Humans tend to be creatures of habit. Repetition means there are no surprises or dangers lurking in the shadows. Certain parts of the brain, including the basal ganglia, are responsible for repetitive behaviours. Breaking free of the daily routine is necessary, however, to be a more adaptable, agile, and responsive leader.
Habits are not always a bad thing. Each of us has preferences, including how we dress, how we decorate our houses, and who we choose to live and work with. Settling into a habit or preference, however, and being unable to change whatever it is can inhibit growth and agility.
The basal ganglia are located deep within the brain, and they interact with many other areas, including the brainstem, thalamus and cerebral cortex. These structures help us control motor movements, habit learning, and emotions.
Neuroscience has closely examined habit learning in recent decades. The basal ganglia interact with the cerebral cortex in corticostriatal loops (motor, visual, executive and motivational). It is thought that the basal ganglia have such a variety of functions because of these loops.1
HABITS VERSUS DECISIONS--WE NEED THEM BOTH
While the basal ganglia hold our habits close, the prefrontal cortex helps us make decisions. When we routinely engage in a habitual behaviour, the prefrontal cortex is essentially on standby or idling.
Think of something you do almost every day, like tying your shoes or brushing your teeth. Do you remember actually brushing your teeth this morning, or is it so habitual that you automatically do it? You can likely check your email or read a news update while brushing your teeth because your brain doesn’t have to expend much energy on the task, leaving your prefrontal cortex free to do something else.
Fortunately, our brains exhibit neuroplasticity, which means our minds can modify neural connections. No habit is “set in stone”, so we can always choose to take a different path or discover a new possibility. Increasing your adaptability will ensure that you are exercising your prefrontal cortex, keeping your brain as healthy as possible.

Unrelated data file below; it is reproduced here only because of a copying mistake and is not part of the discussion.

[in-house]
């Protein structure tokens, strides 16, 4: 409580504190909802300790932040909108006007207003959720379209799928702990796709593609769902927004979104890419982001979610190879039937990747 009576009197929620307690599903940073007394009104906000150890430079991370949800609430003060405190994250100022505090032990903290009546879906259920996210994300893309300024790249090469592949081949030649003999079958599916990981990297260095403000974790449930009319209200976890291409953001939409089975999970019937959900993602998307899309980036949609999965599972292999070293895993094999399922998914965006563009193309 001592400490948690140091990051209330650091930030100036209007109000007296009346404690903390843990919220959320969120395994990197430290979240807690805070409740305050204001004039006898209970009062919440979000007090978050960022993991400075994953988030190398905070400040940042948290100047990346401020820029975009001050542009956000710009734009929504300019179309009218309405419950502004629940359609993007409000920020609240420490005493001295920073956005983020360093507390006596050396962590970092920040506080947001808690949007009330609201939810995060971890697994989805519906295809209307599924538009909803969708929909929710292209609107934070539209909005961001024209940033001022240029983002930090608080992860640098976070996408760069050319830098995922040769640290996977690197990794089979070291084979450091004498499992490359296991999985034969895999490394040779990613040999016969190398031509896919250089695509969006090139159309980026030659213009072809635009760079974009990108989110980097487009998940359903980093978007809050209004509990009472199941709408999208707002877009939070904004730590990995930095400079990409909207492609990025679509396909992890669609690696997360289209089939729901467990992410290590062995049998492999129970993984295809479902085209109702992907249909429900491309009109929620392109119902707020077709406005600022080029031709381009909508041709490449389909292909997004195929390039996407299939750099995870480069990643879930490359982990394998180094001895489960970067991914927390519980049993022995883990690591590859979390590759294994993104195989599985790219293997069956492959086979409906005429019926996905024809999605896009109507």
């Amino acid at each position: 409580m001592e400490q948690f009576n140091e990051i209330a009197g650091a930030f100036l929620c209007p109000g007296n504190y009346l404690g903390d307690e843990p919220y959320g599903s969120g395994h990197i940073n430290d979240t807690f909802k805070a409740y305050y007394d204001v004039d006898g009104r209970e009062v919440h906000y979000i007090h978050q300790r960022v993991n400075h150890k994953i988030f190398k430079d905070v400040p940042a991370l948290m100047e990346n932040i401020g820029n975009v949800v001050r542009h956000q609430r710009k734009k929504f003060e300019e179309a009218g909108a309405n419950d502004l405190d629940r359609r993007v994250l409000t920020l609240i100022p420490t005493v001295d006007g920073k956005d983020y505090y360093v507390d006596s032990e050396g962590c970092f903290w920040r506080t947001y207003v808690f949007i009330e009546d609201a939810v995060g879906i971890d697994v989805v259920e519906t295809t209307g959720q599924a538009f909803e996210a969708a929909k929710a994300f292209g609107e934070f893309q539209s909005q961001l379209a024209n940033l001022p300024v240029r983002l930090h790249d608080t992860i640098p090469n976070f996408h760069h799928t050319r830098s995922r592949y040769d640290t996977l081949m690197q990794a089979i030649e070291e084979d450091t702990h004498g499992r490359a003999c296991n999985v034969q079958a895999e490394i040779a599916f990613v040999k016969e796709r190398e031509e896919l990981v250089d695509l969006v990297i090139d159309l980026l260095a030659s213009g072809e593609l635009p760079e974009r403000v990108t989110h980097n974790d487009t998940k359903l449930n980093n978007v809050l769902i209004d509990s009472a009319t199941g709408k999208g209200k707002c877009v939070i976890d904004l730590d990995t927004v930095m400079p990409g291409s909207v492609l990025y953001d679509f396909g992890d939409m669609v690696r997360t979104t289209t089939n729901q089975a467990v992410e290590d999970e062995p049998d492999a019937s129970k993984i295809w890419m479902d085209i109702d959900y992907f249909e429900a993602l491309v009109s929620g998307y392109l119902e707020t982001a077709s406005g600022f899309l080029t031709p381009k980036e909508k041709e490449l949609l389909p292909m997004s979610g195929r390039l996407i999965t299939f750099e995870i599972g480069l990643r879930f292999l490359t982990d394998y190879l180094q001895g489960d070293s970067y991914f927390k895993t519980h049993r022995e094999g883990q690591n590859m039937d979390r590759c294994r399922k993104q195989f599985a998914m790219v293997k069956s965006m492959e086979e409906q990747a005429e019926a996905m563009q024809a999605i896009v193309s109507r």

Enjoying success requires the ability to adapt. Only by being open to change will you have a true opportunity to get the most from your talent.
Nolan Ryan, former Major League Baseball pitcher
LEARNING TO BECOME MORE ADAPTABLE
Our adaptability keeps us continuously aware of the changing environment around us. Leaders who are not adaptable will be unlikely to keep us with the constant barrage of new information, new technologies, and changing economic conditions. We can create a culture of agility when we create effective communication between various parts of an organisation.2
Large, cumbersome companies that adhere to management and leadership techniques of the past are simply unable to adapt in a climate of rapid change. Staying flexible and accepting change is key to successful adaptation, so consider these tips to help you handle uncertainty.
Stop doing things the “old way”. Leaders must be able to listen to new ideas and change themselves to fit into new circumstances. Instead of feeling fear, focus on curiosity and a sense of adventure. Step outside your comfort zone and give others the opportunity to implement their ideas.
Update your vocabulary. A brain that processes more will get a better workout. Think of vocabulary words as weights for your brain. Augment your communication skills to better connect with those around you, at work and home.
Embrace new talent. Businesses must invest in the talented people they need to forge into the future. While short-term leadership is necessary to meet immediate deadlines, long-term leaders, including people who aren’t even leaders yet, will be crucial as the world moves away from Capitalism and toward Talentism.
Adaptability is a state of mind. Our brains have an enormous capacity for change. While habits are not always bad for us, they do not require much effort from our prefrontal cortex. Venturing away from the daily grind will increase agility and adaptability, keeping our brain healthy and high-functioning.
1. Seger CA, Spiering BJ. A Critical Review of Habit Learning and the Basal Ganglia. Frontiers in Systems Neuroscience. 2011;5:66. doi:10.3389/fnsys.2011.00066.
2. McLennan K. Building Leaders for the Imagination Age: The Case for the i4 Model. About my Brain Institute. 2016;1. [White Paper].